Republicans Need to Stop Telling Elizabeth Warren to Take a DNA Test

Elizabeth Warren (Getty Images)

Last month Monica Lewinsky told Vanity Fair that she only recently realized her relationship with Bill Clinton “constituted a gross abuse of power,” and not a case of a consensual relationship. When America was debating whether oral sex constituted a sexual relationship, and thus whether Bill Clinton committed perjury, the real issue—Bill Clinton’s abuse of power—was lost. Over twenty years later, we’re missing the real issue with Elizabeth Warren’s alleged Cherokee heritage. Senator Warren appears to be considering a 2020 presidential bid. Sure, she denies any intention to run, but she also refuses to commit to serving out the full six years if she’s re-elected to the U.S. Senate. So, we need to have a serious conversation about how to handle her alleged Cherokee heritage, because Republicans are completely missing the point, and are dangling a Get Out of Jail Free card right in front of her face.


When President Trump calls her Pocahontas, I laugh—even though I think Fauxcahontas is more apt a nickname. When Massachusetts Republican and candidate Dr. Shiva Ayyadurai sent Warren a 23andMe DNA kit for her birthday last year as a publicity stunt for his campaign, I admit I thought it was clever. Truth be told, she deserves every attack she’s endured.

Warren refused Shiva Ayyadurai’s DNA test gift, of course, but since then calls for her to take a DNA test have not stopped. In fact they are becoming a small problem for her Senate re-election campaign—an election she’ll certainly win. Howie Carr, the Boston-based journalist and conservative talk radio host, has called on Warren to “either give up the claim or prove it.” But it’s not just conservatives telling Warren to take a DNA test anymore. Just last week, The Berkshire Eagle, a local Massachusetts paper that endorsed Warren in 2012, called on her to take the test so she can finally put the issue to bed:

There are now so many commercial DNA heritage-tracking labs in business that they advertise on television. The going rate for one of the most popular tests is $99. All the senator needs to do is spit into a tube, wait a few weeks and get her answer. No matter if the test came up negative or positive, it would constitute a plus for Warren and her political hopes.

Were she to test positive for Native American DNA, it would permanently resolve the issue — while possibly shutting down President Trump.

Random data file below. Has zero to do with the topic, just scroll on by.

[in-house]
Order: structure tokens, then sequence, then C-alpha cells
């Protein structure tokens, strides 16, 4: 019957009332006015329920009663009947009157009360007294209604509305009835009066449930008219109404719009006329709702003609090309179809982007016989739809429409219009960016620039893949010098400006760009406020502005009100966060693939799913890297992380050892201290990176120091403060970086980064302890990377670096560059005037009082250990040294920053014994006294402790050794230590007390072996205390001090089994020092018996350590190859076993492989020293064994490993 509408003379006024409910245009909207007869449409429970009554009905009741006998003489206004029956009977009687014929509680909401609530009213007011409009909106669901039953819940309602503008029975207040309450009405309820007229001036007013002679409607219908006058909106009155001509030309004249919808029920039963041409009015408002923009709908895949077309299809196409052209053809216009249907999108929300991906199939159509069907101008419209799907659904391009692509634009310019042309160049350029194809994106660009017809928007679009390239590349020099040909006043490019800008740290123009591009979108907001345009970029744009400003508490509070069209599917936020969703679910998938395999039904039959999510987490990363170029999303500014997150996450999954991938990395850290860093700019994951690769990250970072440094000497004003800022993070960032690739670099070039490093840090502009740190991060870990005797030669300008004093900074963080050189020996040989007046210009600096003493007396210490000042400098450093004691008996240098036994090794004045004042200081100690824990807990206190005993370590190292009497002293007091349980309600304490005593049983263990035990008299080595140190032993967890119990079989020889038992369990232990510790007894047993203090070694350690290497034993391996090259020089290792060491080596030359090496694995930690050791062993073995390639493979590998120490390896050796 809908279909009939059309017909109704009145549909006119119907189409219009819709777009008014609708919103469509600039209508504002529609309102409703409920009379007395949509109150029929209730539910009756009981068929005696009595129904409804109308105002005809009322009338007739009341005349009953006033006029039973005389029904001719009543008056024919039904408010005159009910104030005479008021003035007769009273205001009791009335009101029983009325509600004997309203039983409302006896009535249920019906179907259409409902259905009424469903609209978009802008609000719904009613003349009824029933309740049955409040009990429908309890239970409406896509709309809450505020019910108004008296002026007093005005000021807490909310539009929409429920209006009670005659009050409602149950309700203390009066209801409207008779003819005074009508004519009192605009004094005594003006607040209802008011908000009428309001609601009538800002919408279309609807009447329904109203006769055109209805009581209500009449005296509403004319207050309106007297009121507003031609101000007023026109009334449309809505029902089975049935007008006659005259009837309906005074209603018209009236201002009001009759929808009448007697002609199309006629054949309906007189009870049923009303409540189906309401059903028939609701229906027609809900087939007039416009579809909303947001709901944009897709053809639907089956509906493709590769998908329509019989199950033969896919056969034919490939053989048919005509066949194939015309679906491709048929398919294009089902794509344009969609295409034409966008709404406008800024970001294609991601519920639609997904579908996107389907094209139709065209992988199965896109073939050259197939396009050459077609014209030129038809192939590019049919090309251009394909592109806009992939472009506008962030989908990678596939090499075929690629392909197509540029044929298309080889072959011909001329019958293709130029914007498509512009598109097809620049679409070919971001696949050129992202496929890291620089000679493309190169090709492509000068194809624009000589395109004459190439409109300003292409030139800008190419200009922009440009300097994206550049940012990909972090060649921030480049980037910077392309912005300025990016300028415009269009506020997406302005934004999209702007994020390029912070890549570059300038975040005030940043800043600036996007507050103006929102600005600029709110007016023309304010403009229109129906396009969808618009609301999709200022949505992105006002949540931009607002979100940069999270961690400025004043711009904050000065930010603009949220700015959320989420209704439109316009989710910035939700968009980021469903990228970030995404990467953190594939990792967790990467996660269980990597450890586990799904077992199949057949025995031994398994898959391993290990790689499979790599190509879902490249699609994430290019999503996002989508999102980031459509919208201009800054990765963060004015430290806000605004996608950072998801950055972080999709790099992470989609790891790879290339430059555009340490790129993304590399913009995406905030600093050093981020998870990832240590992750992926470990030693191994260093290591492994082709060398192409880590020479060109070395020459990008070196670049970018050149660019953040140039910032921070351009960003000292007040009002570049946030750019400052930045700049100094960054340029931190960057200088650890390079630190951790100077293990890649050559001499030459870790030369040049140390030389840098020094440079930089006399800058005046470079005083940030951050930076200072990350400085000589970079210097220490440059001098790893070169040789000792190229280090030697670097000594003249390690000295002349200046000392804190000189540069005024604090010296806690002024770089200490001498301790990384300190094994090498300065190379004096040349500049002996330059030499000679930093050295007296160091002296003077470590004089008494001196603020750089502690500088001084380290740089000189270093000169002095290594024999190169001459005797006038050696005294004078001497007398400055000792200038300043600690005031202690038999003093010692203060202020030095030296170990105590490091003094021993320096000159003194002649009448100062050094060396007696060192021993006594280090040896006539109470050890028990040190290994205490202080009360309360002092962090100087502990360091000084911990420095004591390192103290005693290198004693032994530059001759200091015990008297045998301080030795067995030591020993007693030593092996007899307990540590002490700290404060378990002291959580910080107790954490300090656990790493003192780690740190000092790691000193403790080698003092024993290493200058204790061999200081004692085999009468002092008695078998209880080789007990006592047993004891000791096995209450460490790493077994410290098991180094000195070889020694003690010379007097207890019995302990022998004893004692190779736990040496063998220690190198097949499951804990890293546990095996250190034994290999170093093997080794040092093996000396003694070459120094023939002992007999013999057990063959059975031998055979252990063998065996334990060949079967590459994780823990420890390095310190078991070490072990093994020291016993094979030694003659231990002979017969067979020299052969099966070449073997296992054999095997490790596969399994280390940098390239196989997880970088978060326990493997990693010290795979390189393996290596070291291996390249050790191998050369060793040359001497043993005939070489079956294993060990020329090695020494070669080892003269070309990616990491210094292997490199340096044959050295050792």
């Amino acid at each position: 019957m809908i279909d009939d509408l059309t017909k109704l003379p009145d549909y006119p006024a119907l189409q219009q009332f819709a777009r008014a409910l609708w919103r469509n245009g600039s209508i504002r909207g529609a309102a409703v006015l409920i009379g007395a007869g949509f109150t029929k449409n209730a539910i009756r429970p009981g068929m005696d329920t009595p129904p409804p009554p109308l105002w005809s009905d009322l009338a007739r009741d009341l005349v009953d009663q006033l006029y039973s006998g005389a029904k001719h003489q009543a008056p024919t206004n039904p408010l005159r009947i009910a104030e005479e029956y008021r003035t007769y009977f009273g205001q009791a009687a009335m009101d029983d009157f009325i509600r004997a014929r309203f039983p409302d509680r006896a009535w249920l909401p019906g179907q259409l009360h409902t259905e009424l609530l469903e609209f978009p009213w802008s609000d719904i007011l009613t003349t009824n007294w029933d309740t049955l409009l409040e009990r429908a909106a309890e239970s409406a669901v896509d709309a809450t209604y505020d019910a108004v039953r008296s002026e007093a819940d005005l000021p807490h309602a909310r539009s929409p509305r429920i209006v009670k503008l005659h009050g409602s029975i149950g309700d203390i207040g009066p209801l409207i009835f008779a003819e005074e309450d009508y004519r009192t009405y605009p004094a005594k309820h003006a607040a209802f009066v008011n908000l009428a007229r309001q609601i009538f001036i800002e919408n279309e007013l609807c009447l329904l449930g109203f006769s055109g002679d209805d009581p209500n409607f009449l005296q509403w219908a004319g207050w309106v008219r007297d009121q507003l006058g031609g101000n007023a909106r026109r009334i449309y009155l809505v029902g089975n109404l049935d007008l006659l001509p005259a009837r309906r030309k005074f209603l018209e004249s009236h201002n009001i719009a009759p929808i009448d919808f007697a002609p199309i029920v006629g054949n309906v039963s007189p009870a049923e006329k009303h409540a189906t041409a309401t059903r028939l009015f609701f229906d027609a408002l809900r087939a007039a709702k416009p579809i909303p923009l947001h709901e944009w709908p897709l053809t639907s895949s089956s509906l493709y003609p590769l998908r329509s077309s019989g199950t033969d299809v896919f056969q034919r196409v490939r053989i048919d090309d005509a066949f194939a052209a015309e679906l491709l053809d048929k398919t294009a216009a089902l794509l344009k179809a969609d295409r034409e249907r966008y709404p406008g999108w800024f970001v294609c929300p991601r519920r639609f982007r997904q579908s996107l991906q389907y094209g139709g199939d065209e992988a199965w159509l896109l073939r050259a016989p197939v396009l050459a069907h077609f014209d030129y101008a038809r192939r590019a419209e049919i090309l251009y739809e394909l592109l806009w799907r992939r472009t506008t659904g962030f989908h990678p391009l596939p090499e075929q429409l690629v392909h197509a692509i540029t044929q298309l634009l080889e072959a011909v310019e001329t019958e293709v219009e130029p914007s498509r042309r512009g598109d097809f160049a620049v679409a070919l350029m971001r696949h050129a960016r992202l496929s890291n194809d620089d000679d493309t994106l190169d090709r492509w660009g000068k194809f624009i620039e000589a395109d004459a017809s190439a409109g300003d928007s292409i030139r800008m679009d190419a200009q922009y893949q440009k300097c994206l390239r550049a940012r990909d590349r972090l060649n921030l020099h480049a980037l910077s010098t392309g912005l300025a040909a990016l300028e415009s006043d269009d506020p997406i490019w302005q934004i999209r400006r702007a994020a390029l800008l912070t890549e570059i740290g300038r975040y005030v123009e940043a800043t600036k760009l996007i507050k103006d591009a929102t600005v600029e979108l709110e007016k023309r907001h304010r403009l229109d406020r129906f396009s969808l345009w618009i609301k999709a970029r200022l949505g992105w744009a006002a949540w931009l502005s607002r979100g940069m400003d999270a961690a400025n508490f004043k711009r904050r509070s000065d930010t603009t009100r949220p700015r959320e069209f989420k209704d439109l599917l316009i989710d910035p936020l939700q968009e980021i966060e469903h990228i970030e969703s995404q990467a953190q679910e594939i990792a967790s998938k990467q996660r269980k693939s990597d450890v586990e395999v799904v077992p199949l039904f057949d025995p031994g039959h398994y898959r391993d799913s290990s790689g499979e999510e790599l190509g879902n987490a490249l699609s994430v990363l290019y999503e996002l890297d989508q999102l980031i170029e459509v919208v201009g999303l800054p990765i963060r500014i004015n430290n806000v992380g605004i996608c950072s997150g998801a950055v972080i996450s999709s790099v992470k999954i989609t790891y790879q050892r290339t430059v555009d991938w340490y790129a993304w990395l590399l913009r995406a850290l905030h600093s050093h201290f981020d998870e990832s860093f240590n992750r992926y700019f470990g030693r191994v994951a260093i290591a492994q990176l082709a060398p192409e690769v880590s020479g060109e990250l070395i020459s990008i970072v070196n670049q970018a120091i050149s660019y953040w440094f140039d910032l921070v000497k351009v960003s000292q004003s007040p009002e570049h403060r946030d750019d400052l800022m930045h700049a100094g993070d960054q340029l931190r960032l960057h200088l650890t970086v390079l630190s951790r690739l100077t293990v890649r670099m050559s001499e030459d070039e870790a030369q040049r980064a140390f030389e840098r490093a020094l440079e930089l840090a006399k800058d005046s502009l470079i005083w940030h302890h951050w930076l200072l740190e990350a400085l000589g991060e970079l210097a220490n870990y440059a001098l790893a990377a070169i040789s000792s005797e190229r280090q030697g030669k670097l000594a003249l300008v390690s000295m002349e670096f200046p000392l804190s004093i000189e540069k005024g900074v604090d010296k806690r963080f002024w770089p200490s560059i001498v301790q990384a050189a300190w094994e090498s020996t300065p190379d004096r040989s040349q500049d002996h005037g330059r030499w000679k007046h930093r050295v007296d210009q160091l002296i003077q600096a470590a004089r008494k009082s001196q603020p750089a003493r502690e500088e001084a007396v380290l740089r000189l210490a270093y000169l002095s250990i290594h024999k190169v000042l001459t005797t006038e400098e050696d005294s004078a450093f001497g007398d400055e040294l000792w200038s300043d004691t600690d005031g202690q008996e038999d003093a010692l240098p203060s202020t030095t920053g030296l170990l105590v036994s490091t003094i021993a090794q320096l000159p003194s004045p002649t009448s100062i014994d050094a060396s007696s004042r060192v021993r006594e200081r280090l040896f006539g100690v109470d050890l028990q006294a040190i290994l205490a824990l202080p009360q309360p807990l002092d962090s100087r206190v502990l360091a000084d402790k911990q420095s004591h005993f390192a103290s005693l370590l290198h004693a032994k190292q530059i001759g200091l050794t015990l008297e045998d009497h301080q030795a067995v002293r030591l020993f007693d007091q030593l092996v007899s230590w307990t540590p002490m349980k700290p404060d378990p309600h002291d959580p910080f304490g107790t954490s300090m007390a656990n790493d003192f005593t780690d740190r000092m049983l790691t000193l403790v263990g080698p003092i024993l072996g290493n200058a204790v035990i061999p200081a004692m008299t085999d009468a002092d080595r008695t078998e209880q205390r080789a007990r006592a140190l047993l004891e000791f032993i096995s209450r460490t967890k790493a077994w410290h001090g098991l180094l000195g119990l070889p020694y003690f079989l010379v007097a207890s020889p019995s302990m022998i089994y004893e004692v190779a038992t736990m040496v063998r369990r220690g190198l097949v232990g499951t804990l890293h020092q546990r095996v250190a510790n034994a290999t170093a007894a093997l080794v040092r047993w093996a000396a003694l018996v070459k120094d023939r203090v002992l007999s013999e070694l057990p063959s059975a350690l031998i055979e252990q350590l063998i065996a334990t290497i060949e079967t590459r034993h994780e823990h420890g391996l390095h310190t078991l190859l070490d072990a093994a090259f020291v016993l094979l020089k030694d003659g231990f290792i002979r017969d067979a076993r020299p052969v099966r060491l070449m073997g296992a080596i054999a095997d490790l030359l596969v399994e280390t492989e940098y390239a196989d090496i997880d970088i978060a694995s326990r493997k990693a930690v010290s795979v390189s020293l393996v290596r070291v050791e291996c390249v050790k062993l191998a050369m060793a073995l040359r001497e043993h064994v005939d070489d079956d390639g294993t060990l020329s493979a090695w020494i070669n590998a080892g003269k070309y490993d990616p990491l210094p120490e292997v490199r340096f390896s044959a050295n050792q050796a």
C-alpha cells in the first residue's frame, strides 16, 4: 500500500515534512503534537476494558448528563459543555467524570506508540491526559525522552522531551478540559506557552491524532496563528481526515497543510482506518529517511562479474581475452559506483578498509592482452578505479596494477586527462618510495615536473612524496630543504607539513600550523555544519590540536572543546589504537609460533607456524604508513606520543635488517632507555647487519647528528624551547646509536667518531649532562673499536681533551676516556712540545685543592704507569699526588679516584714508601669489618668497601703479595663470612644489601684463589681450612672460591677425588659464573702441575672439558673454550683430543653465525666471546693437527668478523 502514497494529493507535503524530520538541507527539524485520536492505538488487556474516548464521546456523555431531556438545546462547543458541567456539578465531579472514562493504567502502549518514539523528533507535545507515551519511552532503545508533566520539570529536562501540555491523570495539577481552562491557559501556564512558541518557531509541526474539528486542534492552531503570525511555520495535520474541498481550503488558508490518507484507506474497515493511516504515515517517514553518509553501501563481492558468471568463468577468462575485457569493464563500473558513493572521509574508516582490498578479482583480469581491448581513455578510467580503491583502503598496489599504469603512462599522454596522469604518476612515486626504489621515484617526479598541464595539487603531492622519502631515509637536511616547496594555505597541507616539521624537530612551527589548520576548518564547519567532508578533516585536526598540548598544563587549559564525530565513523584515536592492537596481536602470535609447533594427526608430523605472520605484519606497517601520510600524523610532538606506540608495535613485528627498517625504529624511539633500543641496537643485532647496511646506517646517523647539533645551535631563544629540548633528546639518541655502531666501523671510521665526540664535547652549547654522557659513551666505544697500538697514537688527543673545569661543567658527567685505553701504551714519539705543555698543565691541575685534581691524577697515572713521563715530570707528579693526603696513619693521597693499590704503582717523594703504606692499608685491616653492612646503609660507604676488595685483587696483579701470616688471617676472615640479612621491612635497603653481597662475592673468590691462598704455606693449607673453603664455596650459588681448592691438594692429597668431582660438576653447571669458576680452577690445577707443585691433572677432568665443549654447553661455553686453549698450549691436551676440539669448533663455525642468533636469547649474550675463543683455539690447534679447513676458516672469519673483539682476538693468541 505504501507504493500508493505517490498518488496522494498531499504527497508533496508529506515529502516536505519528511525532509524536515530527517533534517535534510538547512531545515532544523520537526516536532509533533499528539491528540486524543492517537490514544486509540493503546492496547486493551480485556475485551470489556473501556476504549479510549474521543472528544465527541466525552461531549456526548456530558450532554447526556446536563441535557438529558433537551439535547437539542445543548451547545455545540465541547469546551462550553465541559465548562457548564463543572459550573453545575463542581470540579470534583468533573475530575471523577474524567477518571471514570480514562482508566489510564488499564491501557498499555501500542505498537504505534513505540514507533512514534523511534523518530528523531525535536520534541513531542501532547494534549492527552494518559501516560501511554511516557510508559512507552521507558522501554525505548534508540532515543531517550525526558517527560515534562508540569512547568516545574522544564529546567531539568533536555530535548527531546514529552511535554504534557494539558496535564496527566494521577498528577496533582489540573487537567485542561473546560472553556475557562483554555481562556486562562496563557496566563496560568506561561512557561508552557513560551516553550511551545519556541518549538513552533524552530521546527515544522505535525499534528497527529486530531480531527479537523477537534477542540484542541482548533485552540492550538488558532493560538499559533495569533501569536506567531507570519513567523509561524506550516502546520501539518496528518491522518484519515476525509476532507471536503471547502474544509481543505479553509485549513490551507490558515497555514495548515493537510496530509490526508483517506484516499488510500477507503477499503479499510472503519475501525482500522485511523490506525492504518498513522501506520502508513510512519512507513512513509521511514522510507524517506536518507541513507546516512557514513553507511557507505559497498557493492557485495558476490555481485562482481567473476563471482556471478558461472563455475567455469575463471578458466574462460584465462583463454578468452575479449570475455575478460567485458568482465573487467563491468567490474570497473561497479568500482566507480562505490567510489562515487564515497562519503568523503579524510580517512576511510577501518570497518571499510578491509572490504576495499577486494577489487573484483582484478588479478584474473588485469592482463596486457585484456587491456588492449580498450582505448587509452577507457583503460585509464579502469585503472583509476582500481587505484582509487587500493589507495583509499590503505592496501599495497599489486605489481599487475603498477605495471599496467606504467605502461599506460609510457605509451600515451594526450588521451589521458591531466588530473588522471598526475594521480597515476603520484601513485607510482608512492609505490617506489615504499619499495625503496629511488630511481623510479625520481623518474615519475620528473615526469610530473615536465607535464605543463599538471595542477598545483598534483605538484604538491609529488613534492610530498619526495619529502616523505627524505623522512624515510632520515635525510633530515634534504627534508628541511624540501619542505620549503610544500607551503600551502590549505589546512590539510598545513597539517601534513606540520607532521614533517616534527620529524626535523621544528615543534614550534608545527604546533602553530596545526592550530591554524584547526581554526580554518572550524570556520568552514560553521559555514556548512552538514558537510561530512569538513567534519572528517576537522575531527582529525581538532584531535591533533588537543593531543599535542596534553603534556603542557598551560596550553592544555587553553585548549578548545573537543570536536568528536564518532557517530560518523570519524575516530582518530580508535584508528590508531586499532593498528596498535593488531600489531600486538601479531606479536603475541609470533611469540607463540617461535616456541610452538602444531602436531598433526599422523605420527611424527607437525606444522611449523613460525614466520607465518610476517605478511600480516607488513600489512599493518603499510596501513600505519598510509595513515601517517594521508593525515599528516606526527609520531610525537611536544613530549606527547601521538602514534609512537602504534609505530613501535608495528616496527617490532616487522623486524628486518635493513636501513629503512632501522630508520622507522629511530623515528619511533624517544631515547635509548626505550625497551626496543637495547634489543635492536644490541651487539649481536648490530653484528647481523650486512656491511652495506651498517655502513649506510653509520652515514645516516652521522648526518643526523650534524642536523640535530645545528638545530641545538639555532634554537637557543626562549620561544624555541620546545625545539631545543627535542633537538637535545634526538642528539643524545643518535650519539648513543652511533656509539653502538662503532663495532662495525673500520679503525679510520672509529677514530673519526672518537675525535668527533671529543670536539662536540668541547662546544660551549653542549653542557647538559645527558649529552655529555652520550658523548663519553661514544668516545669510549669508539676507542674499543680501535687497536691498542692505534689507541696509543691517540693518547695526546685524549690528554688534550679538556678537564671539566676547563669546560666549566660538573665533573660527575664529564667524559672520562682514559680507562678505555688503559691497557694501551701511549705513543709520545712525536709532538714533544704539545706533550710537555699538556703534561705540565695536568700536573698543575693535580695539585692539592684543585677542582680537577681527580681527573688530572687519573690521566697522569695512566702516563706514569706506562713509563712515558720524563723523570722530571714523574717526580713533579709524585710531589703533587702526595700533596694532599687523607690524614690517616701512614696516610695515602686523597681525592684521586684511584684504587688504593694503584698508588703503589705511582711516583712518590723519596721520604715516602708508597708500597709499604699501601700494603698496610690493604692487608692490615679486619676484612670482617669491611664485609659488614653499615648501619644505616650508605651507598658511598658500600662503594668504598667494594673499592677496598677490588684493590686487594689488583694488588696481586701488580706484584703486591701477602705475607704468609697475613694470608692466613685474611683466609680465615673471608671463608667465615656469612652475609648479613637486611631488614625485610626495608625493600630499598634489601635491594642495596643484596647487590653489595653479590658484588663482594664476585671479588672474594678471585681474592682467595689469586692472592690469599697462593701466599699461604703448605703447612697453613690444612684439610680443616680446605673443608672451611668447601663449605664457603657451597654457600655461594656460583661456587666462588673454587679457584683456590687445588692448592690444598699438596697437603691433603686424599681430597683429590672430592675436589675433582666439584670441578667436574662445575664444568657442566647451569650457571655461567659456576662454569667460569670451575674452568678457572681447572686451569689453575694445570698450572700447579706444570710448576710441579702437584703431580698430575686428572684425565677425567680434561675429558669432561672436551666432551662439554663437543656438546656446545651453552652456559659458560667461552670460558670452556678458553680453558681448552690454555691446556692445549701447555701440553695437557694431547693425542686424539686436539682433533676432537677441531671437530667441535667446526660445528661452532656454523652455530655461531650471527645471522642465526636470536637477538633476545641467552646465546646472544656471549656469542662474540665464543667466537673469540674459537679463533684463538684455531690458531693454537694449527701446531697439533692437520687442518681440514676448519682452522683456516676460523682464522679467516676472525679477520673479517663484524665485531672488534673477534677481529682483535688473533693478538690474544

Should the test come up negative, it would be an opportunity for the senator to perform an act rarely seen among politicians: an admission of her error and a full-throated apology to Native American tribes and anyone else offended by her spurious claim.


For Warren’s supporters, it doesn’t matter whether the test indicates Native American ancestry. The issue dies with the DNA test no matter what. Why? Because we’ve lost sight of what the real issue is. Warren claims her maternal great-great-great grandmother was a full-blooded Cherokee (a claim that has been disputed) so at best, she might be 1/32 Cherokee. So who cares what any DNA might or might not prove? It doesn’t matter. Elizabeth Warren is a white woman. No matter how much Cherokee blood runs through her veins, she is a white woman. But, the issue is not whether she is 3.125 percent Cherokee. The issue is whether Warren, a white woman, abused the spirit of affirmative action policies to advance her career. That she claimed Native American heritage is not up for debate. In fact, it is well documented. Harvard Law School cited her as an example of a minority woman professor. “Although the conventional wisdom among students and faculty is that the Law School faculty includes no minority women,” wrote the Harvard Crimson in 1996, “Professor of Law Elizabeth Warren is Native American.” Why did they cite her as an example of the school’s progress in achieving diversity in hiring? Because she identified herself as a Native American in an Association of American Law Schools teachers directory.

Warren has even doubled down on her claims, while also denying she used her spurious heritage for personal gain. “I never used my family tree to get a break or get ahead. I never used it to advance my career,” she said in a speech responding to Trump’s recent attacks.


Whether you agree with affirmative action policies or not, we can all agree that falsely claiming minority status to advance your career is despicable. Even though “transracial identity” is becoming a thing thanks to Rachel Dolezal, Warren hasn’t claimed to be transracial—she is not a white woman who “identifies” as Native American, she is a white woman who has repeatedly claimed to be Native American based on a disputed 3.125 percent of her actual heritage.

If a DNA test proves she is in fact 1/32 Cherokee, then it doesn’t matter that she attempted to benefit professionally by identifying as a minority, because Republicans have distorted the issue by asking her to prove her heritage, rather than prove she didn’t claim minority status to further her career. As a result, liberals see her taking a DNA test as a win-win situation. Because even if she’s not 3.125 percent Cherokee, she can just apologize for believing what she was told, and all will be forgiven. So far, she’s refused to take a DNA test, but that could easily change should she run for president and her primary opponents make it an issue.

In a time when Halloween costumes and hooped earrings are criticized for cultural appropriation, it’s troubling that Elizabeth Warren gets a pass from the left—who see even a negative DNA test result as an opportunity for absolution, not proof of guilt. It’s time to stop asking her to take a DNA test and start calling her out for her real crimes. Warren knows she’s a white woman. She’s always known this. No DNA test can absolve her for pretending not to be.





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